By Lisa Truesdale
Grandpa Bredo Morstoel moved to the U.S. from Norway in 1989. But unlike most people who relocate here from overseas, he didn’t have to pack, find a job, or even secure a passport. Grandpa Bredo was dead, surrounded by dry ice and shipped straight to a cryonics facility in California.
Long story short: Gramps ended up in Nederland, his family-members-turned-caretakers eventually went back to Norway, and his frigid fate was uncertain until a new town ordinance was passed, allowing him to stay frozen in the family’s shed indefinitely (or at least until he’s someday revived).
Like Bredo, the wintry celebration of this wacky-but-true story also had an uncertain future. After 2019’s 18th-annual Frozen Dead Guy Days (FDGD), festival coordinator Amanda MacDonald thought there was absolute-zero chance the event could survive without some serious intervention. Then a life-saving miracle occurred — Sarah Martin, a Nederland resident who was involved with FDGD for years as a volunteer, stepped in to assume majority ownership of the festival.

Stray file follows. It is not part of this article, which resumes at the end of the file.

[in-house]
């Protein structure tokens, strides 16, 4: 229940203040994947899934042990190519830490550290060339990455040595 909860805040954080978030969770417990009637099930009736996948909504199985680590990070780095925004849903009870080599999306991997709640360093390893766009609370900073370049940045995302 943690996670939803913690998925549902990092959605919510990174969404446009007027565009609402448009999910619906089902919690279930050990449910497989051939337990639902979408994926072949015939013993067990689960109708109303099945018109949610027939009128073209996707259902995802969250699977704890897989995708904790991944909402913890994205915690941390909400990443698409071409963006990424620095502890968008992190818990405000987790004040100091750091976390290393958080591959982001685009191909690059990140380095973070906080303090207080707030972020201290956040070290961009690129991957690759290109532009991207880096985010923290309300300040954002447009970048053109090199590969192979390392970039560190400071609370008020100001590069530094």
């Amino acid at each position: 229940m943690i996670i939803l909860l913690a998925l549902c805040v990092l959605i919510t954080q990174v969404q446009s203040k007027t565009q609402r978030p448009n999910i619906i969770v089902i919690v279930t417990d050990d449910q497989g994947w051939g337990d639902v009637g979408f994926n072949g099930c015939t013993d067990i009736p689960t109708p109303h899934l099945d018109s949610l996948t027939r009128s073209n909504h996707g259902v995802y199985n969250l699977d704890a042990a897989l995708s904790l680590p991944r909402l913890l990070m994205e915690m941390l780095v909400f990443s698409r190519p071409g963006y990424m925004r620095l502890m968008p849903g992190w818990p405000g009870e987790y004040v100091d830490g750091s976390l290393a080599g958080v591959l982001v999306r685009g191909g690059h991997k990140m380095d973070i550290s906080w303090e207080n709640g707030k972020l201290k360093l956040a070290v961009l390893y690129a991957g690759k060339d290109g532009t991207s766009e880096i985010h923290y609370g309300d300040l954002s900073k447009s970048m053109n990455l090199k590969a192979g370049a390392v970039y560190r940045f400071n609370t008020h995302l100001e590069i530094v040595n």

“We’re very grateful for Sarah,” MacDonald says. “She has a long history with the Colorado and Nashville music community, so we are especially looking forward to showcasing a highly diverse music lineup, featuring more than 30 of the best and upcoming bands from around the country.”
Fans of the festival — which draws about 25,000 to town for three days in March — will be pleased to see cherished FDGD events on the schedule, like coffin races, a polar plunge and Snowy Human Foosball. The Frozen Salmon Toss is making a comeback, and there’s also a frozen T-shirt contest, an ice-carving competition, the Newly Dead Game, a Frozen Dead Auction and more frosty fun.
“Frozen Dead Guy Days is not dead yet,” says MacDonald. “Come ‘freeze the day’ with us!”
FDGD is March 13–15 at venues throughout Nederland.
Find out more and register for some of the larger events at www.frozendeadguydays.org.